NECEC’s opponents argue it would not actually guarantee emissions reductions because there is nothing to stop Hydro-Québec from diverting hydroelectricity from other markets, such as New York, to fulfil the higher-paying contract with Massachusetts. If New York replaced that electricity with gas-fired power, those emissions could cancel out the reductions achieved by Massachusetts.
They also object to a portion of the plan that would cut a new 85-kilometre right-of-way through forests in some of the most pristine parts of the state.
“If we’re going to accept the damage this project would create through western Maine forest lands, we need to know there is an actual real additional climate benefit,” said Pete Didisheim of the Natural Resources Council of Maine, an environmental group that opposes the project. “Hydro-Québec and Central Maine Power have completely failed to demonstrate that there are additional climate benefits.”
Lynn St-Laurent, a spokeswoman for Hydro-Québec’s exports group, argued that Hydro-Québec has the right to battle the anti-corridor campaign because it is partly funded by Texas-based Calpine Energy Solutions and Vistra Corp., Hydro-Québec competitors that own gas plants in Maine. “I don’t think that creating politics around necessary regional initiatives is the way forward,” she said.
Ms. St-Laurent said that if the company does divert electricity from other places to fill the Massachusetts contract, any such diversion “would be insignificant.” And she said it was not practical to look at greenhouse gas reductions on a global scale.
“That’s not how the math is done,” she said. “When you look at the emissions, at the climate benefit of this project, you’re not calculating emissions from across the planet in different countries. You’re looking at this project.”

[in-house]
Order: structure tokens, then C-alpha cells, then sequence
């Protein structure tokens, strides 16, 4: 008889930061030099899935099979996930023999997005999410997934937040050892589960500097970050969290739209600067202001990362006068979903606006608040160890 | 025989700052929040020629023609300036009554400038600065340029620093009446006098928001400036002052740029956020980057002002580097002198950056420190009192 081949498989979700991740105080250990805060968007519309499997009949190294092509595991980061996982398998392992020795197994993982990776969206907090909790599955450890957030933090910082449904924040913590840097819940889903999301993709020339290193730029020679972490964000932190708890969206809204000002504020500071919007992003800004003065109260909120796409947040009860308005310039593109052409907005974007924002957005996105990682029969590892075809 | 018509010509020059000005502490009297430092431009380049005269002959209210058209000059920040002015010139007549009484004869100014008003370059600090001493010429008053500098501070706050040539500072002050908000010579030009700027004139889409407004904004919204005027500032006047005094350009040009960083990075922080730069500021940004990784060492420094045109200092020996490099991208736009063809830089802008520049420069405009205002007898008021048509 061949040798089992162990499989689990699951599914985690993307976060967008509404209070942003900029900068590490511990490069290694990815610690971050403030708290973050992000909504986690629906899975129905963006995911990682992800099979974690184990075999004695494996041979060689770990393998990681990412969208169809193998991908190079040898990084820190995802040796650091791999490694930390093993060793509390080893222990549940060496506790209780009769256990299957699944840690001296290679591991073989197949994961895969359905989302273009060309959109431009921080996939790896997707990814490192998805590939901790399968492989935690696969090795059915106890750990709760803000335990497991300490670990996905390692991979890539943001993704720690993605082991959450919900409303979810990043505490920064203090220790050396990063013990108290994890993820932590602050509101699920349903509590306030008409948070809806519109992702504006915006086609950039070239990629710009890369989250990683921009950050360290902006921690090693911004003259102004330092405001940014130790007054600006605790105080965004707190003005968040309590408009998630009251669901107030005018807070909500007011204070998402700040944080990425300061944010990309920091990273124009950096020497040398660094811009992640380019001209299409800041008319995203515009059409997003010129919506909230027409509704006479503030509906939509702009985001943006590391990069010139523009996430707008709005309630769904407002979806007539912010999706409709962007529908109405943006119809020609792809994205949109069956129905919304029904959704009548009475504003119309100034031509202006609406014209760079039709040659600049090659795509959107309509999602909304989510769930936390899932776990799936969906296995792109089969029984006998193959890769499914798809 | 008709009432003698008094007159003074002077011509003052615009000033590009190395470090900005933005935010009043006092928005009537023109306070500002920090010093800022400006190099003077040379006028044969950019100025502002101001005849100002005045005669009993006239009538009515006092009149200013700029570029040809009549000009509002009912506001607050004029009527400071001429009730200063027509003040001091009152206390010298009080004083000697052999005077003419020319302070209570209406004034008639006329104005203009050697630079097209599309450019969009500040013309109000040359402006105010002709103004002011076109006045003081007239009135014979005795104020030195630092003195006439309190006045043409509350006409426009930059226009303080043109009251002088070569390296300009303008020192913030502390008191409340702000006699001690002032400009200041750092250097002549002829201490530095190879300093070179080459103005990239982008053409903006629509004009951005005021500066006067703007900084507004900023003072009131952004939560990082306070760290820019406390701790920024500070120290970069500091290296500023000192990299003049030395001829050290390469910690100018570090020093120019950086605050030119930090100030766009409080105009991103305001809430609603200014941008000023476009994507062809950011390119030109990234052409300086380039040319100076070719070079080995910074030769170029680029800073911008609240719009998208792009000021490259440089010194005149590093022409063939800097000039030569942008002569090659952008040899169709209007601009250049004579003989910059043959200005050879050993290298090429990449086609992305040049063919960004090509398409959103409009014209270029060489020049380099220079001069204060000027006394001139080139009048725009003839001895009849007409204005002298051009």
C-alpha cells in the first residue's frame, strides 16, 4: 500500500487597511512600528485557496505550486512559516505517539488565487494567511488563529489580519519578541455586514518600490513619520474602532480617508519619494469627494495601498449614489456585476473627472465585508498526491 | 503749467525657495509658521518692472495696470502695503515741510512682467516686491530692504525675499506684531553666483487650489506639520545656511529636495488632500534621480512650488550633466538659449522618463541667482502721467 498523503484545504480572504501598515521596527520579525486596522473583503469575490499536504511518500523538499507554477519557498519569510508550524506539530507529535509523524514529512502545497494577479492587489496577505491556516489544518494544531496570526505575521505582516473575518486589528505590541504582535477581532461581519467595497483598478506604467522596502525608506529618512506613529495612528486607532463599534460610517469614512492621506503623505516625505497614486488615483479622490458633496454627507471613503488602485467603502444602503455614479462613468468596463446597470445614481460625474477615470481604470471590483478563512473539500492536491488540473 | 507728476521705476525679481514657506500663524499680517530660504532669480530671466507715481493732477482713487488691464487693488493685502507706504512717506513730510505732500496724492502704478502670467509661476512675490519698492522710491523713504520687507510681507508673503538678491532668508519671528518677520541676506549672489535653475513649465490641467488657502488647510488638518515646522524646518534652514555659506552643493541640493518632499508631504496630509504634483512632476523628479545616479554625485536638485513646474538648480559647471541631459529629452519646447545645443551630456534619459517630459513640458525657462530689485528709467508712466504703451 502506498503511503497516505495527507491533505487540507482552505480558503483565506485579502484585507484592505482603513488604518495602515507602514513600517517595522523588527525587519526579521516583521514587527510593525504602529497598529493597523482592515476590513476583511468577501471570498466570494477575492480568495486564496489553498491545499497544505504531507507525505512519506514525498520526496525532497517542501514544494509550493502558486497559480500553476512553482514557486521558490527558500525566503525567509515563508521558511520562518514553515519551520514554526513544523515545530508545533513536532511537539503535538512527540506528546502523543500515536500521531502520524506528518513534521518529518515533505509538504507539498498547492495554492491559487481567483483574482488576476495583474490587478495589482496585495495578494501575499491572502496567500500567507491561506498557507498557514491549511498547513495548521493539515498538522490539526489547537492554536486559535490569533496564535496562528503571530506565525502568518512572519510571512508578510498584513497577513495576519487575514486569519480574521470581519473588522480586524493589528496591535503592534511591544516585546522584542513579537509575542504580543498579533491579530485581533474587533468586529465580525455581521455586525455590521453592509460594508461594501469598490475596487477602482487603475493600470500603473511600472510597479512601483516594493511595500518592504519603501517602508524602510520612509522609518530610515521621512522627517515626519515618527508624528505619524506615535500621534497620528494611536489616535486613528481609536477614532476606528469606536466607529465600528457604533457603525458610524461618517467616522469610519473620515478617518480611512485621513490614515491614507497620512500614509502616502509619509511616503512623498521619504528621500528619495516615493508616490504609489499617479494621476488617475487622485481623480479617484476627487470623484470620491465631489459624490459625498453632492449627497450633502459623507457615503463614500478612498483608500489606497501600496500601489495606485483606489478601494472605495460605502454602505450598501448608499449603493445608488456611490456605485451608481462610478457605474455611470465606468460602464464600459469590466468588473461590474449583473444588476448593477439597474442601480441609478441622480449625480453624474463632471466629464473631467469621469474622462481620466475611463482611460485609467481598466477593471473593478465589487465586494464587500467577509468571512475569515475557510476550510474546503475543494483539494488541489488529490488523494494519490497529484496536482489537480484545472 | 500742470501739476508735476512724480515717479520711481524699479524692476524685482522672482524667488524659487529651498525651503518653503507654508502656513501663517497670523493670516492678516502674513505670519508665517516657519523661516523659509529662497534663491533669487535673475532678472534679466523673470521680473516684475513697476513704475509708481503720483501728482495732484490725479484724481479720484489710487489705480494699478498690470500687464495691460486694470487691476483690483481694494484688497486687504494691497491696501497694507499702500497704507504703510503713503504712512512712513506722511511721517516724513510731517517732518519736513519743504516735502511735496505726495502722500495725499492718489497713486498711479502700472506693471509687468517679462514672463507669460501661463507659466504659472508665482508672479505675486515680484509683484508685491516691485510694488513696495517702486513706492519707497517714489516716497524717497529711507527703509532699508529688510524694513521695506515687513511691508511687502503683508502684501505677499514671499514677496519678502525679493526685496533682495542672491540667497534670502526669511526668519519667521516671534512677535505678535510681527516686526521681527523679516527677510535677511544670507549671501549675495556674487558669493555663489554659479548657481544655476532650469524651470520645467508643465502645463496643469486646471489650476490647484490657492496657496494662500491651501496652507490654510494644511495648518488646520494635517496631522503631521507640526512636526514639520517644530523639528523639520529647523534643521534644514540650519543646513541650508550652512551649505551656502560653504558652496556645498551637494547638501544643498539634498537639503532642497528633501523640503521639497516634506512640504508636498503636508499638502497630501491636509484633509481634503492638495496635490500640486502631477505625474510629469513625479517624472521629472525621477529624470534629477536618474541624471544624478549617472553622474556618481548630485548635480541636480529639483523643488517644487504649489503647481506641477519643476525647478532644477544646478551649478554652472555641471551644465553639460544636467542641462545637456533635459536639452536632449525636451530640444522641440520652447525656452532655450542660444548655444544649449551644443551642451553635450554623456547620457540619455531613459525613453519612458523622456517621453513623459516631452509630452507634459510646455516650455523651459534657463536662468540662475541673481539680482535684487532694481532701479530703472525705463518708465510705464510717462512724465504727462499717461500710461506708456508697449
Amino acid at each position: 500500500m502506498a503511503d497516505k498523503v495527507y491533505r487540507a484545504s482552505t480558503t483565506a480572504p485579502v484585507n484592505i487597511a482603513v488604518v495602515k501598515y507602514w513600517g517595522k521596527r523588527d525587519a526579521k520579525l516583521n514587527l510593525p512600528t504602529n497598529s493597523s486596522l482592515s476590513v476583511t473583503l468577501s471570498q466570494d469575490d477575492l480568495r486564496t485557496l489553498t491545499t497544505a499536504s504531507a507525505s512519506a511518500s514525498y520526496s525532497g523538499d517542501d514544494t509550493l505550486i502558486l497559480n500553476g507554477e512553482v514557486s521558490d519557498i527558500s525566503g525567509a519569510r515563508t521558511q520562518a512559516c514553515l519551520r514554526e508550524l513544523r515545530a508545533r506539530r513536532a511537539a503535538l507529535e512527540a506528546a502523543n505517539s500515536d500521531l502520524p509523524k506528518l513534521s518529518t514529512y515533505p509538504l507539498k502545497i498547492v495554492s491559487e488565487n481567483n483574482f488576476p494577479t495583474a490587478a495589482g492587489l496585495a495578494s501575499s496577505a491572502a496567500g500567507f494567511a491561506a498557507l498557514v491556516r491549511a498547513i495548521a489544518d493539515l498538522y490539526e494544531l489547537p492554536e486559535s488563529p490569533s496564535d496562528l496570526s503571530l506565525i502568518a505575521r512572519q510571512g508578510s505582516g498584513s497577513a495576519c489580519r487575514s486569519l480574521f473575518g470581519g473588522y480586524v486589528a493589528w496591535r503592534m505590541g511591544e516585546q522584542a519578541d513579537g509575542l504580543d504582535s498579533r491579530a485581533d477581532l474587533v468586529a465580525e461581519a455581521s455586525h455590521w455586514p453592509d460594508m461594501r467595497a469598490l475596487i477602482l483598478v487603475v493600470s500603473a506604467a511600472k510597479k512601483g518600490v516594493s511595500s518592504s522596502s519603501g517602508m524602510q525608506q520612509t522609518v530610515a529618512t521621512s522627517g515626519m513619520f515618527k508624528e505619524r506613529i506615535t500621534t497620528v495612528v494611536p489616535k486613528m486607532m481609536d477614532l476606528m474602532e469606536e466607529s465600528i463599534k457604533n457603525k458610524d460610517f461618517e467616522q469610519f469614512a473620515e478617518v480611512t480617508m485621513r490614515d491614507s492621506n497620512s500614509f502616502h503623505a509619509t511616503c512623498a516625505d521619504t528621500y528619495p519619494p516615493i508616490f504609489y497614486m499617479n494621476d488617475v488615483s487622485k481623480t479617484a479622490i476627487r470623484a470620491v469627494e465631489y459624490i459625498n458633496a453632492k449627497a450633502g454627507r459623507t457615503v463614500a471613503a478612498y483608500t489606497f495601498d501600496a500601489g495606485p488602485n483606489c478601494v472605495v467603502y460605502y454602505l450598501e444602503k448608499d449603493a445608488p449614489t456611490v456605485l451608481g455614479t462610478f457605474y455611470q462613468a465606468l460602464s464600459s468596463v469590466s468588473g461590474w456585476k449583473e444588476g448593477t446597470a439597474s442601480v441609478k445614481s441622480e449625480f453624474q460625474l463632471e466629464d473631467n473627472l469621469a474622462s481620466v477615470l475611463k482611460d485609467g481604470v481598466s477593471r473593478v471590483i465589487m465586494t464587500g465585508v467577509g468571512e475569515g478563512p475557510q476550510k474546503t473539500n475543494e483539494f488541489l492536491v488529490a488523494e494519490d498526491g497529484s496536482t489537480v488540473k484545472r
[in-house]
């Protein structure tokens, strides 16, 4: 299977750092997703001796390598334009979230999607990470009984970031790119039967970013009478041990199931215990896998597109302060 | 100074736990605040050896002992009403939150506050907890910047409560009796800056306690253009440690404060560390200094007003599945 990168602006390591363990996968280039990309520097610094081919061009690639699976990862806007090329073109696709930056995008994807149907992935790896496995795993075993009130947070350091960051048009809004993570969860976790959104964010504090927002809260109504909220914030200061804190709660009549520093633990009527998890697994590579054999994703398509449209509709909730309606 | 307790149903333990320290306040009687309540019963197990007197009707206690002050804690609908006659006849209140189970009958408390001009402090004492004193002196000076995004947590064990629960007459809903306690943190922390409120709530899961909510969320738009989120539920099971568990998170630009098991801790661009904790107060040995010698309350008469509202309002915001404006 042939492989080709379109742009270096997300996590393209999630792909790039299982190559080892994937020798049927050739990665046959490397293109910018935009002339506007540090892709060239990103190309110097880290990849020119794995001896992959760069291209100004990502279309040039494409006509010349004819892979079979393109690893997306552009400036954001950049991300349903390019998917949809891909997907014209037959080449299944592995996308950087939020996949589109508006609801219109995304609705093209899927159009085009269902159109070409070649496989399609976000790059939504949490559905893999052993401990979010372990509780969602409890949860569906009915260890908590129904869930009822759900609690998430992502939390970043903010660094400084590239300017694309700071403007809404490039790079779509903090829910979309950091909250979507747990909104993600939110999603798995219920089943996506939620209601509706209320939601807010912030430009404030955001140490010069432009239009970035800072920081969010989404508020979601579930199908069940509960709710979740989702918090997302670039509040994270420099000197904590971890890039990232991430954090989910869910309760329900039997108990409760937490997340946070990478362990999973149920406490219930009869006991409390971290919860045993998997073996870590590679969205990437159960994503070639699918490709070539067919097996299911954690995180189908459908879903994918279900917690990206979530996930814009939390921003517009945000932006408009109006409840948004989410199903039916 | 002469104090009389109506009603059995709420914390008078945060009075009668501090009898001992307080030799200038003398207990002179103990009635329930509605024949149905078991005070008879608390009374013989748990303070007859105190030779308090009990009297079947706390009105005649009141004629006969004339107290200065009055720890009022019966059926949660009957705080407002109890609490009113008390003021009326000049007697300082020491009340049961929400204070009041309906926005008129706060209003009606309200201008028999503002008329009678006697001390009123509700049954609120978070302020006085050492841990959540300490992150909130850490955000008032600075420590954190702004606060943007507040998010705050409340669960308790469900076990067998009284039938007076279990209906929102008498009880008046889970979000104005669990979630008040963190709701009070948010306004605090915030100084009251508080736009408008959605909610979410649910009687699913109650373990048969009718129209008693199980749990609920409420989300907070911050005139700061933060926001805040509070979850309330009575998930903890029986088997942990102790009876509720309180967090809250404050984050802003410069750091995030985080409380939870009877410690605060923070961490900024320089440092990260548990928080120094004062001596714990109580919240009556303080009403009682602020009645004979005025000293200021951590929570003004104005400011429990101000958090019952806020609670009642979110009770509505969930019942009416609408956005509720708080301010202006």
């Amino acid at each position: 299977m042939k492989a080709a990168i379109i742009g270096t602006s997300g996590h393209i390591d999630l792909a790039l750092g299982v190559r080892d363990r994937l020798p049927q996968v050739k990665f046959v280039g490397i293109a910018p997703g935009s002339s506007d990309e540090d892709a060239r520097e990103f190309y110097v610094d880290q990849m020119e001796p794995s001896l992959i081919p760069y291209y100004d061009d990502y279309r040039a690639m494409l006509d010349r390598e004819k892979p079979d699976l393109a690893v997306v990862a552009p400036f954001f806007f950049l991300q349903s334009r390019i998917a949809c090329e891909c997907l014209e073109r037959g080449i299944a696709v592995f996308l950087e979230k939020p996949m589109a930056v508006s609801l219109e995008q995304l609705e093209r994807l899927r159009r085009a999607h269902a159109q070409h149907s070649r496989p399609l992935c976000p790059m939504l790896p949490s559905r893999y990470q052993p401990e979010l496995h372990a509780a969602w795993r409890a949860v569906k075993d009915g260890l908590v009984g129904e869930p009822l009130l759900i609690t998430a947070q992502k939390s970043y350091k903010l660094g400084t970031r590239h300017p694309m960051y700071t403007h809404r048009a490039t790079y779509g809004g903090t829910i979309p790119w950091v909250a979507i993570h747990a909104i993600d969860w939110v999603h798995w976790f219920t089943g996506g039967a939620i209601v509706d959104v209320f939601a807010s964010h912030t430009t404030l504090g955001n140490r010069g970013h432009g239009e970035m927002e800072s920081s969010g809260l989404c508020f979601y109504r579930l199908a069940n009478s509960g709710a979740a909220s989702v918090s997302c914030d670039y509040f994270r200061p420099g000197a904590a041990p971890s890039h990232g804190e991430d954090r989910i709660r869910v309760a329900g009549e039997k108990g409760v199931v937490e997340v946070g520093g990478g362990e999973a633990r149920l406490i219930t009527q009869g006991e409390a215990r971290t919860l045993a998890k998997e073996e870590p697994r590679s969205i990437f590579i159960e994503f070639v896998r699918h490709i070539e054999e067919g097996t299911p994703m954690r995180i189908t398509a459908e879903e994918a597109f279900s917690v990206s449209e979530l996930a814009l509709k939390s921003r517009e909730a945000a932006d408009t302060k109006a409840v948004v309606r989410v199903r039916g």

Maine’s Democratic governor, Janet Mills, and its Public Utilities Commission both approved the transmission corridor. So the opposition collected enough signatures to trigger a referendum under Maine law. Originally scheduled for Nov. 3, the ballot question would have asked voters to demand the state’s utilities regulator reverse its approval.
Hydro-Québec launched a multipronged influence effort to fight back. According to filings with the Maine Ethics Commission, the company spent US$8,301,035 through a ballot question committee called Hydro-Québec Maine Partnership.
Hydro-Québec paid US$384,542 to Maine-based marketing firm Blaze Partners LLC. In a foreign agent registration with the U.S. Department of Justice, Blaze said its work included helping to orchestrate a letter-writing campaign by identifying “authors/influencers” who would support the project. Blaze also introduced Hydro-Québec to newspaper editors and business leaders across the state, did public opinion research and bought paid Facebook posts for the project.